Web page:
Wed, 23 Nov 2022 12:28 PM IST
ALL MAJOR economies saw increased inflation in the post-COVID-19-lockdown era. Supply chains were disrupted across the world and as countries tried to restore normalcy, they implemented such monetary and fiscal policies that could stimulate the economy out of its doldrums.
The supply chain itself faced steep inflation from rising production costs, such as wages, raw material prices, transportation and energy. And in a bid to curb the steep inflation that had arisen from the supply chain problem, most countries, including the US, the UK and India had to resort to injecting stimulus into the economy.
Inflation In India
In India, the retail inflation rate (measured by the consumer price index or CPI) accounts for increased change in the price at the consumer level. This retail inflation dropped to a three-month-low of 6.77 per cent in October compared to 7.41 per cent in September and 7 per cent in October.
The wholesale inflation rate (measured by the wholesale price index or WPI) was down to 8.39 per cent in October compared to 10.7 per cent in September.
Inflation in India was caused primarily due to shockwaves from global trends and was mostly seen in the prices of commodities.
How India tamed its inflation
Both the central government and the Reserve Bank of India took steps to bring down inflation – the government allowed duty-free imports of cooking oil, capped sugar exports, cut excise duty on fuel, doubled fertiliser subsidy and even banned wheat exports.
For its part, RBI increased the repo rate (the cost levied upon public and private banks for borrowing money from the apex bank), which caused banks to increase interest rates on loans and deposits. This is intended to control the supply and demand of goods and services.
But subsiding inflation is accompanied by fears of a new economic recession. So, which way will the winds blow for the world and for India?
Parallels with the Great Recession
The financial events of 2008-09, dubbed the ‘Great Recession’, shook the world like never before since the Great Depression (the economic depression that lasted from 1929 till 1939). And while India, and other fast-growing economies like China and Indonesia, escaped the full brunt of it – instead growing at unprecedented rates, the tremors of the event did affect several individuals and sectors. Hence, there are valid fears about a new recession.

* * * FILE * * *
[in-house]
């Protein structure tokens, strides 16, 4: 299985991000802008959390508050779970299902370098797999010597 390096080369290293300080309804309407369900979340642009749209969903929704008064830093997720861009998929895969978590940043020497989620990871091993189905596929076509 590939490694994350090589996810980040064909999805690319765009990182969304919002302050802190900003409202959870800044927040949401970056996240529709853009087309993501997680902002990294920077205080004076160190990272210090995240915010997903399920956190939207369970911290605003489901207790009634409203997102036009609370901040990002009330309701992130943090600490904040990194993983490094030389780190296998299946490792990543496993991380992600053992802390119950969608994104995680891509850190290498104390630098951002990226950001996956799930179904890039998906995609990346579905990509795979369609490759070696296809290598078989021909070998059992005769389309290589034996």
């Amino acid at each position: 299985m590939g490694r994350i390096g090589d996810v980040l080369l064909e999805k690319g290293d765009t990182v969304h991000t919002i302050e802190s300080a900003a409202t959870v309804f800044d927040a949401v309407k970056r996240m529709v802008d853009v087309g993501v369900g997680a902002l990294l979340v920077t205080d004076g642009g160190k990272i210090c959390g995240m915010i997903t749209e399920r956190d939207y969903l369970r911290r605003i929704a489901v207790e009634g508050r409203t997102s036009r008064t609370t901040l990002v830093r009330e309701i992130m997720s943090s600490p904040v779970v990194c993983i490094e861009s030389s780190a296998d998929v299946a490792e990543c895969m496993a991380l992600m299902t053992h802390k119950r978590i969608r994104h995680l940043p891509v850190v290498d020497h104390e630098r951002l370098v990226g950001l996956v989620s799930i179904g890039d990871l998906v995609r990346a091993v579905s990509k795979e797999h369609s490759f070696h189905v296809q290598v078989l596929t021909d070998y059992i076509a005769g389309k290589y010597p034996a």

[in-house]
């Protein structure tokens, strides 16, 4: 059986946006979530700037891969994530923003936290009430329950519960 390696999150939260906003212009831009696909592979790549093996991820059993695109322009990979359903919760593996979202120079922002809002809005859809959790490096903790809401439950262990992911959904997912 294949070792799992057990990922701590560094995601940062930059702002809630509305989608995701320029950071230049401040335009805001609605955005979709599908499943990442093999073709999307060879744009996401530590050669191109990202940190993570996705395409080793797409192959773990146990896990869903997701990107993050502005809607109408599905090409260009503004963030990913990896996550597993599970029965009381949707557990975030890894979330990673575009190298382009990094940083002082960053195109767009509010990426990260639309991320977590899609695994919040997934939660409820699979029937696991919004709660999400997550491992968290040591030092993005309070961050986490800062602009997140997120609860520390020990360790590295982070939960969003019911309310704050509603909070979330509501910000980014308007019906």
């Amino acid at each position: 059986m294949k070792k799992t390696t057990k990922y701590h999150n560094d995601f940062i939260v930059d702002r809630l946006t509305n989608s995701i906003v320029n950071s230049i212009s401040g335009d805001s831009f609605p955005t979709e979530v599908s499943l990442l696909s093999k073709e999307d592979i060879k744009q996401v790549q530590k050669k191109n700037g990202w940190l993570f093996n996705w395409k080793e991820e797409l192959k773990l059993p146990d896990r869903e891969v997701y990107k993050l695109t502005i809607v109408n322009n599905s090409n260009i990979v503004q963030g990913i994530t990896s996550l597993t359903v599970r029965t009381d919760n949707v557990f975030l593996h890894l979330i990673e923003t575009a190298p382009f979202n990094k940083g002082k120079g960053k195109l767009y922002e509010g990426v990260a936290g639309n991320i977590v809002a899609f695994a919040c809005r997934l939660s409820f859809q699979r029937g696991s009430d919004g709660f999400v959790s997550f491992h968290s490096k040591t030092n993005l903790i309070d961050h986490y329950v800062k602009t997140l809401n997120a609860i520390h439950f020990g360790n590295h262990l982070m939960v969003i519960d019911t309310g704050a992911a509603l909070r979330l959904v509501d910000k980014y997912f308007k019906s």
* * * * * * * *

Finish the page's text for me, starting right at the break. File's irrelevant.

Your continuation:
What will it be this time?
When business tycoons such as Amazon CEO Jeff Bezos and economic doyens from various organisations predict a global recession, it makes people sit up and take notice. Seven out of the ten chief economists of the World Economic Forum expect a global recession to be at least “somewhat likely.” They forecast a particularly grim situation for Europe, Latin America and the Caribbean countries and the US.
However, a majority of these economists expect “moderate or higher” economic growth for the South Asian region, while holding similar optimism for employment growth.
This might be because South Asian countries such as India are still at that point where they have had to invest in the economy in such a way that is currently reaping dividends by producing workforces that can be assimilated into the market, thereby improving food and energy security, as well as building resilience, capability and agility in public and corporate governance to respond to the looming fear of recession.
In fact, Niti Aayog Vice-Chairman Rajiv Kumar was quoted saying, "We will still manage to grow at 6-7 per cent in 2023-24." Counterbalancing a global recession is not easy, but India is poised to see healthy growth – as has been projected by pundits worldwide.